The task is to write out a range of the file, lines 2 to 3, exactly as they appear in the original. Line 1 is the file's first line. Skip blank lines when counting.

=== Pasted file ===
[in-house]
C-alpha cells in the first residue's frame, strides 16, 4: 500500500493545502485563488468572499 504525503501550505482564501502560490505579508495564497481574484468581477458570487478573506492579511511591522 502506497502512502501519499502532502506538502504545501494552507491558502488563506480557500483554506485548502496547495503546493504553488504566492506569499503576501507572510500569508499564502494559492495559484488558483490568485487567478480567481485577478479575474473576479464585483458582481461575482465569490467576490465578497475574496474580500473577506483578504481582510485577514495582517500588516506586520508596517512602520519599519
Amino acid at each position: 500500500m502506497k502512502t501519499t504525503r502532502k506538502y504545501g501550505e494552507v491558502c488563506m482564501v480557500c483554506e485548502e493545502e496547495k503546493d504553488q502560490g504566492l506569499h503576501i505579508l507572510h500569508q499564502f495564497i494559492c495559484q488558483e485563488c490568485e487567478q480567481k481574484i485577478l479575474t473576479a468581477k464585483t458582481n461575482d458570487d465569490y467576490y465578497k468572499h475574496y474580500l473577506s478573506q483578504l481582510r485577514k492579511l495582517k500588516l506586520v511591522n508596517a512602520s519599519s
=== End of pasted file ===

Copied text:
C-alpha cells in the first residue's frame, strides 16, 4: 500500500493545502485563488468572499 504525503501550505482564501502560490505579508495564497481574484468581477458570487478573506492579511511591522 502506497502512502501519499502532502506538502504545501494552507491558502488563506480557500483554506485548502496547495503546493504553488504566492506569499503576501507572510500569508499564502494559492495559484488558483490568485487567478480567481485577478479575474473576479464585483458582481461575482465569490467576490465578497475574496474580500473577506483578504481582510485577514495582517500588516506586520508596517512602520519599519
Amino acid at each position: 500500500m502506497k502512502t501519499t504525503r502532502k506538502y504545501g501550505e494552507v491558502c488563506m482564501v480557500c483554506e485548502e493545502e496547495k503546493d504553488q502560490g504566492l506569499h503576501i505579508l507572510h500569508q499564502f495564497i494559492c495559484q488558483e485563488c490568485e487567478q480567481k481574484i485577478l479575474t473576479a468581477k464585483t458582481n461575482d458570487d465569490y467576490y465578497k468572499h475574496y474580500l473577506s478573506q483578504l481582510r485577514k492579511l495582517k500588516l506586520v511591522n508596517a512602520s519599519s